Total Capital Cost                                             $7,571,000         $5,371,000
 Less 80% Federal Grants                                        $6,057,000         $4,297,000
 Capital Costs to be funded through other sources:              $1,514,000         $1,074,000
Source: IBJA Associates




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                                            Passenger Ferry Service Summary Report



Operating Costs

Operating costs were calculated for each of the vessel types. Crew costs were the only labor
costs included as a separate category. All shoreside labor was assumed to be in the
management cost category. The monohull and the smallest capacity catamaran were assumed
to be crewed by only a Captain, while the larger boats were assumed to be crewed by a Captain
and a mate. Crewing the ferryboats will be the responsibility of the company or city/county
department selected to manage the Mobile Bay ferry services. Regardless of who manages the
boats, certain crew requirements must be met.

It is important to recognize that the U.S. Coast Guard’s local Captain of the Port dictates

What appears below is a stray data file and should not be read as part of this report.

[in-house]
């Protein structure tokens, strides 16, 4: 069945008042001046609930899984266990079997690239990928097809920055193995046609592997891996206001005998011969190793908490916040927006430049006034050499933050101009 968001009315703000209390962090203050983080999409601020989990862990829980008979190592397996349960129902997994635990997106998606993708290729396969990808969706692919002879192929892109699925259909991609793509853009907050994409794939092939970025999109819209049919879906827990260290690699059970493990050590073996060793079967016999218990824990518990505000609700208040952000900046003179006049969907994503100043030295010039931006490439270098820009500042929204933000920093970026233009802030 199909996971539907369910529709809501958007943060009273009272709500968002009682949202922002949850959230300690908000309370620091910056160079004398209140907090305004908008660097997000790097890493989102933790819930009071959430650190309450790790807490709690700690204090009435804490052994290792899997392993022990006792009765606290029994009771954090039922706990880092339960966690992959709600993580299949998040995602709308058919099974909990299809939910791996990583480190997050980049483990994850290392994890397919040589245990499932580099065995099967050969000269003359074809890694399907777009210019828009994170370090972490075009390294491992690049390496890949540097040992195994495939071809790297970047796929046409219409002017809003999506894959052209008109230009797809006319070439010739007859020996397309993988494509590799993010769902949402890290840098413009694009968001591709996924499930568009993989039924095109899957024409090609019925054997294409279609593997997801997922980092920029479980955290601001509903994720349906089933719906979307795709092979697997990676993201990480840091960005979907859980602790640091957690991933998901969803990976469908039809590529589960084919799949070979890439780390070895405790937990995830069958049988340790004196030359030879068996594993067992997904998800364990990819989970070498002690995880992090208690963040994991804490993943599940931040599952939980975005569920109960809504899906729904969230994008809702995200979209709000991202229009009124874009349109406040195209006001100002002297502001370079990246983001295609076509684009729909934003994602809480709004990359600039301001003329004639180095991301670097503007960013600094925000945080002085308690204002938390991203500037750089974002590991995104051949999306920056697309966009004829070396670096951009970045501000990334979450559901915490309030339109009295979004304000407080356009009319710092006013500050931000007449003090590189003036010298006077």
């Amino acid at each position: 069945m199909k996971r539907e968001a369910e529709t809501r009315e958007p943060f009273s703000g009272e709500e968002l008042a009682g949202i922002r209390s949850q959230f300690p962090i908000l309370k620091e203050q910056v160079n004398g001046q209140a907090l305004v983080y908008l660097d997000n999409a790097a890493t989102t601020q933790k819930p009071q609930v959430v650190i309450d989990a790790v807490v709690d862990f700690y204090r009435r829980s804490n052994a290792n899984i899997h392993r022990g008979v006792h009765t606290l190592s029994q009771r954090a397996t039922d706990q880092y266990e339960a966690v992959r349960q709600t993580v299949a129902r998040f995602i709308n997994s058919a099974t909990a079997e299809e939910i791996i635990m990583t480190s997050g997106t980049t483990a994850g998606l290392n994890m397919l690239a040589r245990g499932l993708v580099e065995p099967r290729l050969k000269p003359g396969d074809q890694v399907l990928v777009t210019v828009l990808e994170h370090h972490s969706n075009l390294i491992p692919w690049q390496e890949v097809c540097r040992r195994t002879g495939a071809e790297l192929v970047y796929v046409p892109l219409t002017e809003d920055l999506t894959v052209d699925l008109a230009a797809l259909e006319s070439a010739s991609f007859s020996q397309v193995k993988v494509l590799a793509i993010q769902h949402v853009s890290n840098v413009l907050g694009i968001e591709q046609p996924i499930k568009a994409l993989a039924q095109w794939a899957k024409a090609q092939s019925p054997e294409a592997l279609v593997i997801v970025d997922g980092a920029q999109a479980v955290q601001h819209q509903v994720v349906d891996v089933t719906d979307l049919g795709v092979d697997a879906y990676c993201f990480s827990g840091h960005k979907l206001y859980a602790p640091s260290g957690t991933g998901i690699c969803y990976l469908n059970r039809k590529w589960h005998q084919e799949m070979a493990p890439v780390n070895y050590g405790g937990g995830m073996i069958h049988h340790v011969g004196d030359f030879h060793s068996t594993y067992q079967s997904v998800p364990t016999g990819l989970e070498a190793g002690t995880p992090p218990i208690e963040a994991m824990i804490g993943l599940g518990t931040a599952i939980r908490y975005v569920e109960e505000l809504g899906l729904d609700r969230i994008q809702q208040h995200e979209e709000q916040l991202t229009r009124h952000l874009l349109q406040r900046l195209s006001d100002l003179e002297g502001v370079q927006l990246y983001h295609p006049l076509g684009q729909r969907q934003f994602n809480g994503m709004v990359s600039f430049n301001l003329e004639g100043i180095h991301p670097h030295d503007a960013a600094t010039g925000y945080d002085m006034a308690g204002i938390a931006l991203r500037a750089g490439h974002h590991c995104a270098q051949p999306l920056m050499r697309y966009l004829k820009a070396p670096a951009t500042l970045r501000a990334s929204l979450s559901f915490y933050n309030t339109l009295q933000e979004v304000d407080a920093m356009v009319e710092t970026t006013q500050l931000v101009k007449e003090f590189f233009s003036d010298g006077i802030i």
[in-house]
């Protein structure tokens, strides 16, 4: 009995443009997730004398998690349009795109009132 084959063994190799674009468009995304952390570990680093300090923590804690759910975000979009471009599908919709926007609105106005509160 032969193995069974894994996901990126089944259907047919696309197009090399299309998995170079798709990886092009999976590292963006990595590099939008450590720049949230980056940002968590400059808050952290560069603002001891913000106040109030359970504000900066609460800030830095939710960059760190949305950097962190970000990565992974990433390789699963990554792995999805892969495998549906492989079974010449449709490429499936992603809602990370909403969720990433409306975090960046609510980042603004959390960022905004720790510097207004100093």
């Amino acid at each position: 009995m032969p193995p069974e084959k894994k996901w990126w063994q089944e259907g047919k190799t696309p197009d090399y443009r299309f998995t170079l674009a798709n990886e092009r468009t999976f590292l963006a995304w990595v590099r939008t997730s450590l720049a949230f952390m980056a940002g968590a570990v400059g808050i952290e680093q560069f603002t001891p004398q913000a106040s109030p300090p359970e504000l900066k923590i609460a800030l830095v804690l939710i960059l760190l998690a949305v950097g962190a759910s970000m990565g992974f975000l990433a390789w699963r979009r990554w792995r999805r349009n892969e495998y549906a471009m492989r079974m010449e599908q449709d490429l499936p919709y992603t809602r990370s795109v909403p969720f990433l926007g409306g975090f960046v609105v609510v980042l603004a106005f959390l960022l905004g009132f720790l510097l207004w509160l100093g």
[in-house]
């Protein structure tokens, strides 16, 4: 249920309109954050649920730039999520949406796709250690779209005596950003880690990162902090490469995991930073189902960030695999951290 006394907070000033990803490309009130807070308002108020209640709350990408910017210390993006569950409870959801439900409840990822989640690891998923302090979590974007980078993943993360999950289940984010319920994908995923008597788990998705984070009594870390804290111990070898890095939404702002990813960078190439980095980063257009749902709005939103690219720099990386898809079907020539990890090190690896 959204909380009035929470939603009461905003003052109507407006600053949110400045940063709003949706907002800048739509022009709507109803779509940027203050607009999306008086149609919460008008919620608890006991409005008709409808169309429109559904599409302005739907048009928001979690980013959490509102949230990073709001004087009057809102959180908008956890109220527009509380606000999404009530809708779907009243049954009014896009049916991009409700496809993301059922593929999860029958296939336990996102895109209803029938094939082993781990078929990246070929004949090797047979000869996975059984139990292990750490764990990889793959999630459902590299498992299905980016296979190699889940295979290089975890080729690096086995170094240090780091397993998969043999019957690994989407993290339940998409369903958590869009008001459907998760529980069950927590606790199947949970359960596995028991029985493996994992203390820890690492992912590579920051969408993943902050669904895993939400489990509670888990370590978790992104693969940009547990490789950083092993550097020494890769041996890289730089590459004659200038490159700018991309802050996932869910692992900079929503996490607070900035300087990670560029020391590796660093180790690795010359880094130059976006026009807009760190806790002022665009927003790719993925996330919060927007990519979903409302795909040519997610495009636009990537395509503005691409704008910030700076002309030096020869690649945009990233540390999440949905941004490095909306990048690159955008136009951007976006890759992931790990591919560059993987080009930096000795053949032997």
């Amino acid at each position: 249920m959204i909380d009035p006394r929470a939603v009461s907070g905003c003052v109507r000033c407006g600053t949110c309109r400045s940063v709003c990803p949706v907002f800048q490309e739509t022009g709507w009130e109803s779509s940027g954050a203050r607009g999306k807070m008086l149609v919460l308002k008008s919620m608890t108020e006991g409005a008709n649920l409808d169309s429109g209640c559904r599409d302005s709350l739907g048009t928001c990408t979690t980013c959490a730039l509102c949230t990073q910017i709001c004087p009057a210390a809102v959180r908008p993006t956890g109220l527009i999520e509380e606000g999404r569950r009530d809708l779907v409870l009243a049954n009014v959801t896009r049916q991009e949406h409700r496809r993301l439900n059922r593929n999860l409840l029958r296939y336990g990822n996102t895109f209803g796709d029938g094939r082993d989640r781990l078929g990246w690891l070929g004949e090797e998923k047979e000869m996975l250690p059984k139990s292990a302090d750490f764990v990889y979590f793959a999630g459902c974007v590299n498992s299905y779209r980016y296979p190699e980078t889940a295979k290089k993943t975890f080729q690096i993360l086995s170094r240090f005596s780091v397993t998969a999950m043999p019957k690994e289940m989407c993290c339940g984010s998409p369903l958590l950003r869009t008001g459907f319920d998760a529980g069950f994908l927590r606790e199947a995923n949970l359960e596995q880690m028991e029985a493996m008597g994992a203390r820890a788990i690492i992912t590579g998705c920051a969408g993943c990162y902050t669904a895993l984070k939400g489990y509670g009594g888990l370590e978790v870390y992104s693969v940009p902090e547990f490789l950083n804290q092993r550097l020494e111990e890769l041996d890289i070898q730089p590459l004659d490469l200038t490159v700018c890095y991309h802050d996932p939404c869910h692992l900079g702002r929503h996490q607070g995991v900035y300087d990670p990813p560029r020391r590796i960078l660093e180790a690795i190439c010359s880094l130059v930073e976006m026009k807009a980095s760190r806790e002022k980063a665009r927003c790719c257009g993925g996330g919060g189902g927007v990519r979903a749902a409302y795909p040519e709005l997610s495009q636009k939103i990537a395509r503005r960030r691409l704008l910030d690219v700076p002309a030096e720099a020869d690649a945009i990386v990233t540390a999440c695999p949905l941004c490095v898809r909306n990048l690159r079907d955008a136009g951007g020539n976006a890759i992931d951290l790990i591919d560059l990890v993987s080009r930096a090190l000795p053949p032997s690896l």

required staffing of ferries. Staffing assumed herein is representative of what typically is
required by the U.S. Coast Guard in other ports. It is always possible, although unlikely, that the
U.S. Coast Guard will require different staffing because of local conditions or anticipated risks.
Also, it may be required that a trained Manatee observer be on board the ferryboats during the
warmer months, and the cost for an additional observer has not been included in the operating
costs. It was assumed that the Manatee observer, if required, would be part of the crew,
specially trained to spot Manatees along with other duties.

For planning purposes, the manning levels were estimated for the different boats.           Three
positions were defined, as follows:

   •   Captain-1: A USCG-licensed captain, experienced in high-speed ferry operations.
   •   Captain-2/Mate: A USCG-licensed captain, with less experience than Captain-1.
   •   Deckhand: An unlicensed crewmember who would assist with lines during docking and
       undocking and handle ticket collection onboard.

Captain-1 and Captain-2 would hold the same Master’s license from the USCG; the primary
difference between the two is the amount of experience, which would, in turn, be reflected in the
salaries paid at each level. The more experienced Captain-1 is assumed to be employed on the